Editor’s note: Answer Line has been on assignment this week. Look for new questions and answers soon. In the meantime, enjoy this best-of column from 2014:
QUESTION: In taking my fifth-wheel camper to a business in Longview, I went to route out my way to get to and from the business. This is when I found that the pedestrian bridge from Longview High School across Hawkins is unmarked as to height clearance. How come this is not noted on this overpass?
ANSWER: First, the clearance there is about 15 feet, 4 inches. I know that because Longview Public Works Director Rolin McPhee took the time to look up construction plans that show the bridge was designed with that clearance.
He also noted the plans didn’t call for a sign posting the clearance. He pointed to the Texas Manual for Uniform Traffic Control Devices for an explanation why.
The manual describes several types of warning devices: a “Low Clearance” sign in conjunction with a clearance sign if the clearance is less than 12 inches above the statutory maximum vehicle height of 14 feet (including the vehicle’s load); a clearance sign on non-state roads if the clearance is less than 14 feet, 6 inches; and a clearance sign for every structure over a state-maintained roadway, except overhead sign structures, for vertical clearances up to 20 feet.
The Hawkins Parkway pedestrian bridge at Longview High School meets none of those conditions.
Q: I thought there was a city of Longview ordinance regarding swimming pools that requires a fence around the pool. There is a house in my neighborhood where the fence around the pool also happens to be the gate to their backyard, the kind of gate you can drive a car through. It is constantly left open. I think it could be a hazard if somebody had small children visiting.
A: You’re right. City ordinance does require pools more than 12 inches deep to be surrounded by a fence or wall, although Development Services Director Michael Shirley told me the fence surrounding someone’s backyard, for instance, counts. However, leaving the gate open would violate that requirement because the barrier is not being maintained.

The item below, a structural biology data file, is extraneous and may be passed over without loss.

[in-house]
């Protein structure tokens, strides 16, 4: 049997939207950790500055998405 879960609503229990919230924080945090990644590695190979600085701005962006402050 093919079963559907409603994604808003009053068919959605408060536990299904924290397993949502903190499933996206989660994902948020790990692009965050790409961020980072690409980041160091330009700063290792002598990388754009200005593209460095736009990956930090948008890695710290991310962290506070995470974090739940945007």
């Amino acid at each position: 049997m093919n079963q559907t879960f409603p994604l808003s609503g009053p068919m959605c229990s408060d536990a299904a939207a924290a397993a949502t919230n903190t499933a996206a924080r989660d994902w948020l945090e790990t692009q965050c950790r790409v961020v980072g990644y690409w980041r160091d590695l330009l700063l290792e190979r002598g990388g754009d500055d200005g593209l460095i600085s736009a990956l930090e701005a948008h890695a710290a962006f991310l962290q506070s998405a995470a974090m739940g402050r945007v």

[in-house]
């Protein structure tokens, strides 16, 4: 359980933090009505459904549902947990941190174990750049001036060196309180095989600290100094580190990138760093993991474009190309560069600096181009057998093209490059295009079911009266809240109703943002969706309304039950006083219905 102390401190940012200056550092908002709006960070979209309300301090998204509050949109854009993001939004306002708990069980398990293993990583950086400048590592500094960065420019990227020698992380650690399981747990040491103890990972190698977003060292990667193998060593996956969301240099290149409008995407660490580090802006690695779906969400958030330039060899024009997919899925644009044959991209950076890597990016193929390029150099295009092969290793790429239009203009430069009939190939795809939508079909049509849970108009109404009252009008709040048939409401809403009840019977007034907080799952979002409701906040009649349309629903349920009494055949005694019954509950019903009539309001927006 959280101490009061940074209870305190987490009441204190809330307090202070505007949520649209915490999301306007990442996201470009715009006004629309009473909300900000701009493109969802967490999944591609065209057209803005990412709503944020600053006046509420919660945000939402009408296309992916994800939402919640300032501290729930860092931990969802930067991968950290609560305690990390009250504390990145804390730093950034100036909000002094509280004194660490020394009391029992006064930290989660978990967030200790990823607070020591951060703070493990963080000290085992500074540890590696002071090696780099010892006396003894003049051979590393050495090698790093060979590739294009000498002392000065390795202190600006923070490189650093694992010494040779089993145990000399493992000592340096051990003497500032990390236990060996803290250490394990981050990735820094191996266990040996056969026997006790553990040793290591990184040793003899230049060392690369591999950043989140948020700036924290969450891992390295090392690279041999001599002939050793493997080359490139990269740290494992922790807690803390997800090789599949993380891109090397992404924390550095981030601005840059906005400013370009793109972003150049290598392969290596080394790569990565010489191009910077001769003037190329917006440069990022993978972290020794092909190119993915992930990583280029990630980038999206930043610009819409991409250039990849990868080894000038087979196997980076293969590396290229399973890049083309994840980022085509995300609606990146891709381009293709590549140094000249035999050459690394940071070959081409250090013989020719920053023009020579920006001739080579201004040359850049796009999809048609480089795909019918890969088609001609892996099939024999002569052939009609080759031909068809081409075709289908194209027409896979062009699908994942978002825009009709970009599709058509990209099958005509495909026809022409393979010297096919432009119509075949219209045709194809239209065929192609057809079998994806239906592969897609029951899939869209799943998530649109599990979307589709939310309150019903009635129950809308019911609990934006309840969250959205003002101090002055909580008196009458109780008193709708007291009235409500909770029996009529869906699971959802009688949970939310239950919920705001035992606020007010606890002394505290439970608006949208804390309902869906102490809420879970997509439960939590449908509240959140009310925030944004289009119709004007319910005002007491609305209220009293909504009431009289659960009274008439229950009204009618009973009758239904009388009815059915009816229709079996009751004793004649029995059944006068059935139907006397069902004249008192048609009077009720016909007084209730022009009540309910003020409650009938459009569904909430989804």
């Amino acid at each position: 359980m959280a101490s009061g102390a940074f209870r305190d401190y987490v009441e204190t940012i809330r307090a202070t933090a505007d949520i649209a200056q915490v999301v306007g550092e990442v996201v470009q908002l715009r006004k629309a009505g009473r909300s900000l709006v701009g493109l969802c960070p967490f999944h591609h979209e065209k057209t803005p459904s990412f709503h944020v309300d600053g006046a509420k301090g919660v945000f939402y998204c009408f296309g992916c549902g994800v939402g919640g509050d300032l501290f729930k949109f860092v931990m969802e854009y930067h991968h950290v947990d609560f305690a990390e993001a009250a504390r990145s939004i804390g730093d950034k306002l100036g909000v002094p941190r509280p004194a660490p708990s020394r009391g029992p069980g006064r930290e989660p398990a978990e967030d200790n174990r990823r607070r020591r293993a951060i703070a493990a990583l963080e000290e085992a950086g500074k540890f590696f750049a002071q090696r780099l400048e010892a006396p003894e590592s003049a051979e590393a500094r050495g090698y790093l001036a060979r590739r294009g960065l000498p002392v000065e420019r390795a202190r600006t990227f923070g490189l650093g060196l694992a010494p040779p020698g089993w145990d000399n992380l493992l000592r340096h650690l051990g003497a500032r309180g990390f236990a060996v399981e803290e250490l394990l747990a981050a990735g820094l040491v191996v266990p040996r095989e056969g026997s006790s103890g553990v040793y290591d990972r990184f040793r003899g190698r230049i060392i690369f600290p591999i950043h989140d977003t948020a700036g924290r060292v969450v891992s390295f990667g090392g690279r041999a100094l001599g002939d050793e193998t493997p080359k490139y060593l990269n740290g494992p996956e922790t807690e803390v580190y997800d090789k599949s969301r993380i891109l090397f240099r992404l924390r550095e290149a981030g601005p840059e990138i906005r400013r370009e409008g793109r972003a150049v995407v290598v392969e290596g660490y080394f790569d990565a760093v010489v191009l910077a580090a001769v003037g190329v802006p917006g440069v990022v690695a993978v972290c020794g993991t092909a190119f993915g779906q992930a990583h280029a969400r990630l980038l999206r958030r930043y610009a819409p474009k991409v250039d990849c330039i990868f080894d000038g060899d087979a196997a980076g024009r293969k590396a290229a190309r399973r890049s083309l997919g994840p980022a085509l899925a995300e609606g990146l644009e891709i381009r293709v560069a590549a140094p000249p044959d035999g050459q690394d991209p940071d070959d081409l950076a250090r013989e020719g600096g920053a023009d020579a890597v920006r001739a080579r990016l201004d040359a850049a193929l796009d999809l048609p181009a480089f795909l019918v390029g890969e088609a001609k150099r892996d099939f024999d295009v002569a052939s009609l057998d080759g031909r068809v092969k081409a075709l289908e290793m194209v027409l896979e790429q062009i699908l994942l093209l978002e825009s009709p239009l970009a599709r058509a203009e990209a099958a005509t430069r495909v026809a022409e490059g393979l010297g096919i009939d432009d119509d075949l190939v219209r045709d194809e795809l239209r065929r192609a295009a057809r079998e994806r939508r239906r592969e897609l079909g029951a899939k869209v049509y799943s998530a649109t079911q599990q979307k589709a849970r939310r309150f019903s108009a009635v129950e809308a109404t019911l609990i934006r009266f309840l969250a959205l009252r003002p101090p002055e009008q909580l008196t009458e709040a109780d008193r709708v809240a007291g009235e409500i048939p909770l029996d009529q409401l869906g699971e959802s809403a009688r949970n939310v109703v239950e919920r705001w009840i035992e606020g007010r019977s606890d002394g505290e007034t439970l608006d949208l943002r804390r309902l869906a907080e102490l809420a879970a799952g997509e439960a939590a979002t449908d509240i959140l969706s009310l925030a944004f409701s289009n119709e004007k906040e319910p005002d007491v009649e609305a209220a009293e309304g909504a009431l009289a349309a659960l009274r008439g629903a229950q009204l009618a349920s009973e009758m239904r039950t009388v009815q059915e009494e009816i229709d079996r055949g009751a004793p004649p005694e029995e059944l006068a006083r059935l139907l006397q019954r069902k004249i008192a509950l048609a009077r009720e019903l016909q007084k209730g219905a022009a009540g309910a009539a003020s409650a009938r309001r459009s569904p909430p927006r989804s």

You can report your concern’s to the city’s building official by calling (903) 237-1060 or by using CitySend, the city’s online reporting system, at www.longviewtexas.gov .
Q: Is it illegal to walk in the street if a sidewalk is available? There is a woman who frequently walks down High Street in the street. There are sidewalks where she walks. She disrupts traffic. Someday she is going to cause an accident. Is there anything that can legally be done to curb this?
A: The Texas Transportation Code does require pedestrians to use sidewalks when available. Specifically, it says: “A pedestrian may not walk along and on a roadway if an adjacent sidewalk is provided and is accessible to the pedestrian ... If a sidewalk is not provided, a pedestrian walking along and on a highway shall if possible walk on: (1) the left side of the roadway; or (2) the shoulder of the highway facing oncoming traffic. (c) The operator of a vehicle emerging from or entering an alley, building, or private road or driveway shall yield the right-of-way to a pedestrian approaching on a sidewalk extending across the alley, building entrance or exit, road, or driveway.”
I would call the police department’s non-emergency number to report this when you see it happening, at (903) 237-1199.